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Now, you gave an answer to this question in the paragraph (which I omit to limit the screen space I consume). You suggest that if you call me a moron, you are insulting me in a way that is morally acceptable. But if you call me a retard, mental, or a racial slur then this is morally unacceptable. Why did you group "retard," "mental," and racial slurs together? One of those thing is not like the other two. Retard and mental refer to mental retardation, a deficiency which I do not knowingly possess. Although I didn't perform all that well on high school standardized tests, so who knows? But the racial slur is interesting. If you called me a racial slur, presumably it would be one that maps to my actual race, namely Indian (aside: I feel left out that there is no N-word equivalent for Indians, if you learn one please pass it along). So you've incorrectly grouped together two insults that don't map directly to any personal trait of mine with a third which, by design, refers specifically to an immutable trait. Calling me a retard or mental is more like calling me a moron than any of those three are like the racial slur. I'm not going to be offended at being called a retard, mental, or a moron.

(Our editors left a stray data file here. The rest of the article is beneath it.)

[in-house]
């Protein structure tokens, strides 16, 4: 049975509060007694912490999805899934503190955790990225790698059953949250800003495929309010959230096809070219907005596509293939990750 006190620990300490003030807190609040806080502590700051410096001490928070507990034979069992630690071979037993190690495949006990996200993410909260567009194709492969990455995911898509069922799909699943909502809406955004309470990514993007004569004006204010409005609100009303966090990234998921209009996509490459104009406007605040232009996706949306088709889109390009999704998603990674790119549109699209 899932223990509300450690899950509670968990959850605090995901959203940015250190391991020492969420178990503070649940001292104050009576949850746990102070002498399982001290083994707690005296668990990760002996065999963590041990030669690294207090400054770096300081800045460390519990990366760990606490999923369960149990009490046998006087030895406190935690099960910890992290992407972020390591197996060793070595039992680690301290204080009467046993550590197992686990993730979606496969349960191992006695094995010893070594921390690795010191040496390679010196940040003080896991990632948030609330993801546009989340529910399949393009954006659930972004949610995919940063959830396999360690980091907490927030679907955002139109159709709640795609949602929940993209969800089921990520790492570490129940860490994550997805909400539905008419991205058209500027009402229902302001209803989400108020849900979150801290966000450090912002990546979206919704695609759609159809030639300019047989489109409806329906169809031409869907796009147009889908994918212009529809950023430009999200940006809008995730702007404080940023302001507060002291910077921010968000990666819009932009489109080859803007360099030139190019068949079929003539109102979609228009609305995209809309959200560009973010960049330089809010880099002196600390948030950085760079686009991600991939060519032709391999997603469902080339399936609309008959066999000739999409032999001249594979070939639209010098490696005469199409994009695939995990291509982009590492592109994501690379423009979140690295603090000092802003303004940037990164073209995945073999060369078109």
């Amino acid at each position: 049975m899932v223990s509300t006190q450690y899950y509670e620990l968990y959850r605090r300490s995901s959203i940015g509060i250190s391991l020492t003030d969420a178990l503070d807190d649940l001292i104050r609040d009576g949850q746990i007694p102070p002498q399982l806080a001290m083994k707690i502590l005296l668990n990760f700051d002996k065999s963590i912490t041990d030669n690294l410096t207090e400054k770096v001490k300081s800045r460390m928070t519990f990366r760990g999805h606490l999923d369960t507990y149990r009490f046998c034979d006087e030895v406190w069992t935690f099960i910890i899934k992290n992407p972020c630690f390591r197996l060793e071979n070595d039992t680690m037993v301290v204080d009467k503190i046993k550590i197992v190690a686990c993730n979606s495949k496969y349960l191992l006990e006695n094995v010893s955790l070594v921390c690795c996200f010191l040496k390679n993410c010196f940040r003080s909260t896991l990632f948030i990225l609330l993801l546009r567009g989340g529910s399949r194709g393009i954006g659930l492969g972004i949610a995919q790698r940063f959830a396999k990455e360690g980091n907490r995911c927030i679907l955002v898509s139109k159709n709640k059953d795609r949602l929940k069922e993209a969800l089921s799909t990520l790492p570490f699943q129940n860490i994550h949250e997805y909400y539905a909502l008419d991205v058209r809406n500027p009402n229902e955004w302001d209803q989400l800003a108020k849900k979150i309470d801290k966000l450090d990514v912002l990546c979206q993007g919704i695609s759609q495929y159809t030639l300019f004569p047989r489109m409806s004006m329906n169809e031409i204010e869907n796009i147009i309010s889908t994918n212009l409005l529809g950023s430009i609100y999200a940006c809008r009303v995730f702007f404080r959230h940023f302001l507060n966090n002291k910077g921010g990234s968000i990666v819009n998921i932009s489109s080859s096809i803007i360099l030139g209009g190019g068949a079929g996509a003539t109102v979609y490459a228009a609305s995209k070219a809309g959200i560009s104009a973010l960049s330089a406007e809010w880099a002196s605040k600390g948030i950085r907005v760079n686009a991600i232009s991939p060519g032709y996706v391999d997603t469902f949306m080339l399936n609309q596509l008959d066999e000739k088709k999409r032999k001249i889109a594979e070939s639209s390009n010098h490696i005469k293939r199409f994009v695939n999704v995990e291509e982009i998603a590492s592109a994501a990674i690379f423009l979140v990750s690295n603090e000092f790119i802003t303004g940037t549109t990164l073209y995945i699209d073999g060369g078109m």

You have a point here about the way the terms map directly to a person, and I was aware of this when I used the example. I was trying to get a point across that wasn’t quite so clear. My point would be better made had I used the terms Asperger’s or Autistic, rather than retarded or mental as I think these more closely map to personal traits. I think I do this in one of my paragraph's above where I talk about "characteristic's of a person" (Ref #1 above)